The Sigma 14mm is a fully automatic lens with auto focus. It is the latest in their highly regarded Art series of premium lenses. I have their 20mm and 24mm Art lenses and love them.

The Rokinon 14mm SP (also sold under the Samyang brand) is a manual focus lens, but with an AE chip so that it communicates with the camera. Adjusting the aperture is done on the camera, not by turning a manual aperture ring, as is the case with many of Rokinon’s lower cost series of manual lenses. The lens aperture is then recorded in each image’s EXIF metadata, an aid to later processing. It is part of Rokinon’s premium “Special Performance” SP series which includes an 85mm f/1.2 lens.

All units I tested were items purchased from stock, and were not supplied by manufacturers as samples for testing. I own these!


CONCLUSIONS

For those with no time to read the full review, here are the key points:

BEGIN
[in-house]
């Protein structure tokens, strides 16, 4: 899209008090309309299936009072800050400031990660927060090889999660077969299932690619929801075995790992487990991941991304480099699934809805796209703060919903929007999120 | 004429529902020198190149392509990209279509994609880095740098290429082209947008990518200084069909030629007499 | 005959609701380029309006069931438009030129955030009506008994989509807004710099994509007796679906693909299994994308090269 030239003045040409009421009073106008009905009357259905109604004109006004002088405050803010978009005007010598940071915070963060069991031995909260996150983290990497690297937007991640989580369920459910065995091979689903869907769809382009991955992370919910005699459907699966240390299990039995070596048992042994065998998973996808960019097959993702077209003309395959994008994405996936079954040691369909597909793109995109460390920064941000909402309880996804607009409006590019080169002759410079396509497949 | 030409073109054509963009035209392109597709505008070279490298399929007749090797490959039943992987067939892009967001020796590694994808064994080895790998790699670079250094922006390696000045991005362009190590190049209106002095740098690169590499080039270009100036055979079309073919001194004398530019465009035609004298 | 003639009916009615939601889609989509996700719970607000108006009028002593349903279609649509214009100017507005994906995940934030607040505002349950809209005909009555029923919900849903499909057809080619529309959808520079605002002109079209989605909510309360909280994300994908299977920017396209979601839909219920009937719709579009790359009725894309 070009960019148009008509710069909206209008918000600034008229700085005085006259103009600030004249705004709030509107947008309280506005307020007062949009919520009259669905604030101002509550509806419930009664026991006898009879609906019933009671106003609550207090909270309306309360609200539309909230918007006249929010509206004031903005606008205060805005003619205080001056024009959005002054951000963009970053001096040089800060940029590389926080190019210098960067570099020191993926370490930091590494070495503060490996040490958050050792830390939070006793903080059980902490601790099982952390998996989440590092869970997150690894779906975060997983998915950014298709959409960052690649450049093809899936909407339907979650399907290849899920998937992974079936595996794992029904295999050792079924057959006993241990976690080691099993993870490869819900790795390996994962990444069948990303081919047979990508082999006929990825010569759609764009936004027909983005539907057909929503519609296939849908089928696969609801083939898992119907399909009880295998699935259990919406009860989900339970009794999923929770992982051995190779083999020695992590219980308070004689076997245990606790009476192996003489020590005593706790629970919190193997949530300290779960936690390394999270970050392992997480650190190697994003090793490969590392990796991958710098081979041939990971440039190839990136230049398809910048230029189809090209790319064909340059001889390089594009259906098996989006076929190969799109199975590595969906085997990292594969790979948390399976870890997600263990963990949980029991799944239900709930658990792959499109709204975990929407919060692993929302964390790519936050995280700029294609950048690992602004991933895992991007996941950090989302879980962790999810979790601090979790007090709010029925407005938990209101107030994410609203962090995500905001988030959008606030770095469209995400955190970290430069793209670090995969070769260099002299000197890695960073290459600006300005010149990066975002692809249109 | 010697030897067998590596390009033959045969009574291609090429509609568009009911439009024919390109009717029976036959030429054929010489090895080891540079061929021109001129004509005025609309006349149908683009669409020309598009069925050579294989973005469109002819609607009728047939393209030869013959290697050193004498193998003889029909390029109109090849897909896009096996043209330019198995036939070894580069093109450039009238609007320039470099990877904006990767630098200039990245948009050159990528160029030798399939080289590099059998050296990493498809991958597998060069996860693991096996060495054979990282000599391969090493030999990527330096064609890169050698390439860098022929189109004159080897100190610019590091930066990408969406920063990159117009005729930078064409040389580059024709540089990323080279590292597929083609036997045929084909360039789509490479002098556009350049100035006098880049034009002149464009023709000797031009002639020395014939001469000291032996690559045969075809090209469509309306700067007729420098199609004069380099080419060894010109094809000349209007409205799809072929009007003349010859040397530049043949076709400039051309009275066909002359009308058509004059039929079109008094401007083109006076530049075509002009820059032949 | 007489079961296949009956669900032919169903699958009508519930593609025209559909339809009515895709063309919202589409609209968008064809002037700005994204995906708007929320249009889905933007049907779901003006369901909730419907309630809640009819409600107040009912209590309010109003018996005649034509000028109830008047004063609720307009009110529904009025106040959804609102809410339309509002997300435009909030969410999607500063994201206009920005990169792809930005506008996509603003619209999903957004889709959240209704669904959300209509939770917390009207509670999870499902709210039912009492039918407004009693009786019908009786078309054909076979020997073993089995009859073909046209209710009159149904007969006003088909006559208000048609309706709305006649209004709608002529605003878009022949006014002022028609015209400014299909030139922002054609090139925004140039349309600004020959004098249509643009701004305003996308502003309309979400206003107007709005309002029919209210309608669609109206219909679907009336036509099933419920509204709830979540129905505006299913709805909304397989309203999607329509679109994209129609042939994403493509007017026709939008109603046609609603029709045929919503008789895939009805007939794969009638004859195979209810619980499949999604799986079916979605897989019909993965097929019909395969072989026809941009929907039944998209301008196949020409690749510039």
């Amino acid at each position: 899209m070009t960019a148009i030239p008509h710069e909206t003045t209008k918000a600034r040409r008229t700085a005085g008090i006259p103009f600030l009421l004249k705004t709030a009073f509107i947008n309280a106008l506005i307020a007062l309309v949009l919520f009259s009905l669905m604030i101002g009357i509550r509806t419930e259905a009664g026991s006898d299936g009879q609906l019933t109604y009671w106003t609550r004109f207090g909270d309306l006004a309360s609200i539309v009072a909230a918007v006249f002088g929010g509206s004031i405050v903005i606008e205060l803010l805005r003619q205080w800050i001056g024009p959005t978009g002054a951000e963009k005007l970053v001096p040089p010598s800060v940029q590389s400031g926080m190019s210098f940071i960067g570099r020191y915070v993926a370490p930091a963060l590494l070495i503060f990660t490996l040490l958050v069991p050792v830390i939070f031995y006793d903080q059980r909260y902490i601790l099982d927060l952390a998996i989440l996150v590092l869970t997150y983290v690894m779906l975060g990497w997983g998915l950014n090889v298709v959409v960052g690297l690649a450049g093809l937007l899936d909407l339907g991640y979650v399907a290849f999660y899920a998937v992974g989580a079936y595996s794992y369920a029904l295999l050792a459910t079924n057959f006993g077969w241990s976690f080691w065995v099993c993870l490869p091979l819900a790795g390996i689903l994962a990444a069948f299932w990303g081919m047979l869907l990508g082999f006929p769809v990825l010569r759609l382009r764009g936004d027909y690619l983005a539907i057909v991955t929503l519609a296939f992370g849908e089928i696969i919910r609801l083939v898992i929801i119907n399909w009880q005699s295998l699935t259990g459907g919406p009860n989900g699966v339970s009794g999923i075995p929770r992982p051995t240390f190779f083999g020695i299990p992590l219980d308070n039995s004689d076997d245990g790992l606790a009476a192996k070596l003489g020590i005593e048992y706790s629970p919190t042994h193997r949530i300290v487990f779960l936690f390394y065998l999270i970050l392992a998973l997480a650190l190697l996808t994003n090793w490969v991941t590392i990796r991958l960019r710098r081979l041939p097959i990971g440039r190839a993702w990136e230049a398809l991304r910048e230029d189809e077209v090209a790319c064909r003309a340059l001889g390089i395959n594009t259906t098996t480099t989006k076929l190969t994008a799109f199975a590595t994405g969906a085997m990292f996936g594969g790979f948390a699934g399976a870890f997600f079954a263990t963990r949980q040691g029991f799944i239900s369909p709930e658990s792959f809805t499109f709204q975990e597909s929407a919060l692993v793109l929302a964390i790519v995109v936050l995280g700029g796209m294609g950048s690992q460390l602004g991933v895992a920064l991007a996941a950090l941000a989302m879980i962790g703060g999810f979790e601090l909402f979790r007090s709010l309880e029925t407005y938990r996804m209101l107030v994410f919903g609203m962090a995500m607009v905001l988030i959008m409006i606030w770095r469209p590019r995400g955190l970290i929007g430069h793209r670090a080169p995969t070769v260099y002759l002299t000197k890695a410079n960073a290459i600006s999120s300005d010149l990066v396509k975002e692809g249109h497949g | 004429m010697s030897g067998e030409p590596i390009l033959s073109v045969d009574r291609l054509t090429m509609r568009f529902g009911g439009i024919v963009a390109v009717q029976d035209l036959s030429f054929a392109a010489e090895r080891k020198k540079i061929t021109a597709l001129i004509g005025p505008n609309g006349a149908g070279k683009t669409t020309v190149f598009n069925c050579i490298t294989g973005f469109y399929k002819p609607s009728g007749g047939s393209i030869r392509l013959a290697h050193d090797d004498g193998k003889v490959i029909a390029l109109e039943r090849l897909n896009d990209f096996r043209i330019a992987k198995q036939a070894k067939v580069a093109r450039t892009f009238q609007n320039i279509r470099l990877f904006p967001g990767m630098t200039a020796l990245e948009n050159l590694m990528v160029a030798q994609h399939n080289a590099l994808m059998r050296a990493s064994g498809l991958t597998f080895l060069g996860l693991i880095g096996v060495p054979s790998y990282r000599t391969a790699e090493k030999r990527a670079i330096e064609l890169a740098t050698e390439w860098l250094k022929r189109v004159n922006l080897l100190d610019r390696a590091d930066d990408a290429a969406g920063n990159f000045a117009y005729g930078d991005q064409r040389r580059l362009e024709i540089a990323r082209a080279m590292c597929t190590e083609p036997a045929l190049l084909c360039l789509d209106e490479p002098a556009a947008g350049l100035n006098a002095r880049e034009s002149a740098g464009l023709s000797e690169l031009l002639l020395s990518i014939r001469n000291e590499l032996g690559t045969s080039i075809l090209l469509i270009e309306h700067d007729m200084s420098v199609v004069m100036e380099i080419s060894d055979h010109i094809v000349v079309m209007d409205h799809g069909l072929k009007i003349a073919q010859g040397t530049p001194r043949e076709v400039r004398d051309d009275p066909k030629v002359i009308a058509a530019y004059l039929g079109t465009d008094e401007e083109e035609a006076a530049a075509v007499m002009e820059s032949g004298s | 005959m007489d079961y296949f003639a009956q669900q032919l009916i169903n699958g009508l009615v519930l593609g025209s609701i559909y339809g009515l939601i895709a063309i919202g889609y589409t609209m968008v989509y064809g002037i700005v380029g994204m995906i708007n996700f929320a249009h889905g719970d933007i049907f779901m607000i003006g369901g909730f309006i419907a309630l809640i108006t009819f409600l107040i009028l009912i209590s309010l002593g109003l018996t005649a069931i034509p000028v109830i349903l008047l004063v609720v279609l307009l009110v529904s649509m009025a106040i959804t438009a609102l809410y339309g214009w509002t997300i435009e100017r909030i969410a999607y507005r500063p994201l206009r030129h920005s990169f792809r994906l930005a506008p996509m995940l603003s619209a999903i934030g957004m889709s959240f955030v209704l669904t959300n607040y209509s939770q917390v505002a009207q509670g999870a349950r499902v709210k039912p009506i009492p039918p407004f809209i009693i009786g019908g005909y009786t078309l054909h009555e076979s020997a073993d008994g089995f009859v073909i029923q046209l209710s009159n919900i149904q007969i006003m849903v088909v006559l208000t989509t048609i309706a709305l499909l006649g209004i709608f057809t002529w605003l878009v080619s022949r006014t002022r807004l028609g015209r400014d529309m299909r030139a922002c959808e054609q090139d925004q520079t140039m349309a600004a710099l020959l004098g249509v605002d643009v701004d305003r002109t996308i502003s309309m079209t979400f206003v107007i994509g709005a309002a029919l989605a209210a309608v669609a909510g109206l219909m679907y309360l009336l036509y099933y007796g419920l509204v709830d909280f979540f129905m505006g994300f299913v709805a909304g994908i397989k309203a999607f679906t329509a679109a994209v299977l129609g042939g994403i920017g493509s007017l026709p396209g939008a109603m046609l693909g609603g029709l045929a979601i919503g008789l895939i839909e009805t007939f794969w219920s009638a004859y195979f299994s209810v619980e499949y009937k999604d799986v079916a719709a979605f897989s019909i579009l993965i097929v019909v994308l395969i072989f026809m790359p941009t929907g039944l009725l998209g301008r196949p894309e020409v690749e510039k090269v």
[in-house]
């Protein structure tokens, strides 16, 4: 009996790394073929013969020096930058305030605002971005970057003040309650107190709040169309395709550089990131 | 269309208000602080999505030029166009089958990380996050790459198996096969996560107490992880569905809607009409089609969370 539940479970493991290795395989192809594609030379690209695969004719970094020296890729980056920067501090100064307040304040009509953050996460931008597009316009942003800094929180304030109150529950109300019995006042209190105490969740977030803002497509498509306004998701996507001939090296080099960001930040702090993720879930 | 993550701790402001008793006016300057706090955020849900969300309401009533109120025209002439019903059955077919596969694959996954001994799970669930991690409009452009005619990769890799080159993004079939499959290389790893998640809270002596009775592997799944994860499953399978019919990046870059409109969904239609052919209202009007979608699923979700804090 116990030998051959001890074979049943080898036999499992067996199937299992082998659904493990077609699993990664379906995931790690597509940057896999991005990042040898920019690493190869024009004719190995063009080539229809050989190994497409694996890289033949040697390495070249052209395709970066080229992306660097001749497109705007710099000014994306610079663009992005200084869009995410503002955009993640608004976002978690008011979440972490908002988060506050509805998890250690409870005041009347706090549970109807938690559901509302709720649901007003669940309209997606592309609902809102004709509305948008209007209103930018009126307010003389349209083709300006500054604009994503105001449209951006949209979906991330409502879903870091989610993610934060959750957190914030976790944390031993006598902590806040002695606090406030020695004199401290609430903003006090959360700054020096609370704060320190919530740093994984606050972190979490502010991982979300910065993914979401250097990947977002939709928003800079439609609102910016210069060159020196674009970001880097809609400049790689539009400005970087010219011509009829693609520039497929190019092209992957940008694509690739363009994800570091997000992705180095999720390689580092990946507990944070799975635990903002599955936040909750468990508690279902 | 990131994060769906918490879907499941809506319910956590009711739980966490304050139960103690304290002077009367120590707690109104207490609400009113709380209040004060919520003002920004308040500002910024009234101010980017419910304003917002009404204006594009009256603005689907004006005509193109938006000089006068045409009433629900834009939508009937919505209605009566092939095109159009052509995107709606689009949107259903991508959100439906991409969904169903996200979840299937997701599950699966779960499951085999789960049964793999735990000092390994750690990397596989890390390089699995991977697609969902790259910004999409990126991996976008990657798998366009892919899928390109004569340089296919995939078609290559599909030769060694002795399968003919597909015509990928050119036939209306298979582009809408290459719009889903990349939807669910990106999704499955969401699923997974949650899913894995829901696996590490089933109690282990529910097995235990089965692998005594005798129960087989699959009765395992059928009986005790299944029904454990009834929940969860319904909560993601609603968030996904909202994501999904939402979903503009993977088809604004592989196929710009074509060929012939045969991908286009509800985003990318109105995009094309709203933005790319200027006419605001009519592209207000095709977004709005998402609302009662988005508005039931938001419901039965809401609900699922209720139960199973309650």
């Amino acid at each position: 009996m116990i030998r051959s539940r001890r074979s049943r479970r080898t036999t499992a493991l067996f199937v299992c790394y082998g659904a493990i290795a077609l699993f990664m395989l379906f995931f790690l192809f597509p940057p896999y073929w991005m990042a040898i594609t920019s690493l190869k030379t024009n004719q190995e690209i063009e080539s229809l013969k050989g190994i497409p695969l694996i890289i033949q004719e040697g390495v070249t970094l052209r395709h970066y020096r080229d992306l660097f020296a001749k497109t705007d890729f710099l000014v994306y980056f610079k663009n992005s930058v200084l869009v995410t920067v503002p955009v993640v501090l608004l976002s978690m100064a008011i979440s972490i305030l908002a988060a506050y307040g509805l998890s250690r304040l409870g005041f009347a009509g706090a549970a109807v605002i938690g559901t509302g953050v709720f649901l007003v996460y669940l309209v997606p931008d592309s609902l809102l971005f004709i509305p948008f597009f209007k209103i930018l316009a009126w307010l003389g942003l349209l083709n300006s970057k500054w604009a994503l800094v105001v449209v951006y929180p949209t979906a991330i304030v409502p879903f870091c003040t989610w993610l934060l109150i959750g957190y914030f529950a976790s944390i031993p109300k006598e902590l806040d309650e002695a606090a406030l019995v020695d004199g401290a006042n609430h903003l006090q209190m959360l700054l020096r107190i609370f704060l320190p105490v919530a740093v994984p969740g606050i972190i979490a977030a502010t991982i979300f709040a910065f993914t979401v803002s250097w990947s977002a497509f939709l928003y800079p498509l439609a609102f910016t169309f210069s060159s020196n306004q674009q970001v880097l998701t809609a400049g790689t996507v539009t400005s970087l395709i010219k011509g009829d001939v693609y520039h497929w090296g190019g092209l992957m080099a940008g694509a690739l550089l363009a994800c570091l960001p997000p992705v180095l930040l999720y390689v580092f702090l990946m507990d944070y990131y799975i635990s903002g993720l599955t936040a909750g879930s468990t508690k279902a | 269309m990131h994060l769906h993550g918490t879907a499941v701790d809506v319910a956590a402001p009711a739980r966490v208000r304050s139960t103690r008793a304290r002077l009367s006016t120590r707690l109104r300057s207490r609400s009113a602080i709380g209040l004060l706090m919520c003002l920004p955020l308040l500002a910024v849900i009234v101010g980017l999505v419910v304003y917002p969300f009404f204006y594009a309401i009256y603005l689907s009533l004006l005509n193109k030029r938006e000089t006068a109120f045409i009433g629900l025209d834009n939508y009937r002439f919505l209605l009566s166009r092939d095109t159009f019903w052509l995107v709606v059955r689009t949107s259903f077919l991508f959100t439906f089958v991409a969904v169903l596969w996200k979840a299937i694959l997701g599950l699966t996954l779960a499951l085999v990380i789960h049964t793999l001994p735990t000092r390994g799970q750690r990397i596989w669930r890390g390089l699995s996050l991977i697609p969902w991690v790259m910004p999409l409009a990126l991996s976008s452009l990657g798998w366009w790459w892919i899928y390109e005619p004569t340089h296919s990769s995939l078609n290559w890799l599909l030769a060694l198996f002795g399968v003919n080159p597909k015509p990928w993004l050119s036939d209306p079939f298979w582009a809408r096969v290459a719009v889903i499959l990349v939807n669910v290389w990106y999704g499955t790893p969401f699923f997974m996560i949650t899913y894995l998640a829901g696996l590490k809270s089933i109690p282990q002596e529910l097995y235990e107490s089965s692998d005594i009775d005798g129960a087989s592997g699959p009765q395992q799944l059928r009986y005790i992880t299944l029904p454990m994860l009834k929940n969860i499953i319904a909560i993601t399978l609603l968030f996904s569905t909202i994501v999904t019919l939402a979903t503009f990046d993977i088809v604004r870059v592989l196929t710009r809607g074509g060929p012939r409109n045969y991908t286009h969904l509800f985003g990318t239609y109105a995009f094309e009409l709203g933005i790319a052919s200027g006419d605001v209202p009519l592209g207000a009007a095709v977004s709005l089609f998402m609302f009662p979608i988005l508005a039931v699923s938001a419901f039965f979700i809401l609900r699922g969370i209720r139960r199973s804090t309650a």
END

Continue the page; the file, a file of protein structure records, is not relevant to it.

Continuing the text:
• The Sigma f/1.8 Art exhibits slightly more off-axis aberrations than the Rokinon 14mm SP, even at the same aperture. But aberrations are very well controlled.

• As its key selling point, the Sigma offers another full stop of aperture over the Rokinon SP (f/1.8 vs. f/2.4), making many types of images much more feasible, such as high-cadence aurora time-lapses and fixed-camera stills and time-lapses of a deeper, richer Milky Way.

• The Sigma also has lower levels of vignetting (darkening of the frame corners) than the Rokinon 14mm SP, even at the same apertures.

• Both the Sigma Art and Rokinon SP lenses showed very sharp star images at the centre of the frame.

• Comparing the new premium Rokinon 14mm SP against the older Rokinon 14mm f/2.8 revealed that the new SP model has reduced off-axis aberrations and lower levels of vignetting than the lower-cost f/2.8 model. However, so it should for double the price or more of the original f/2.8 lens.

• The Rokinon 14mm SP is a great choice for deep-sky imaging where optical quality is paramount. The Sigma 14mm Art’s extra speed will be superb for time-lapse imaging where the f/1.8 aperture provides more freedom to use shorter shutter speeds or lower ISO settings.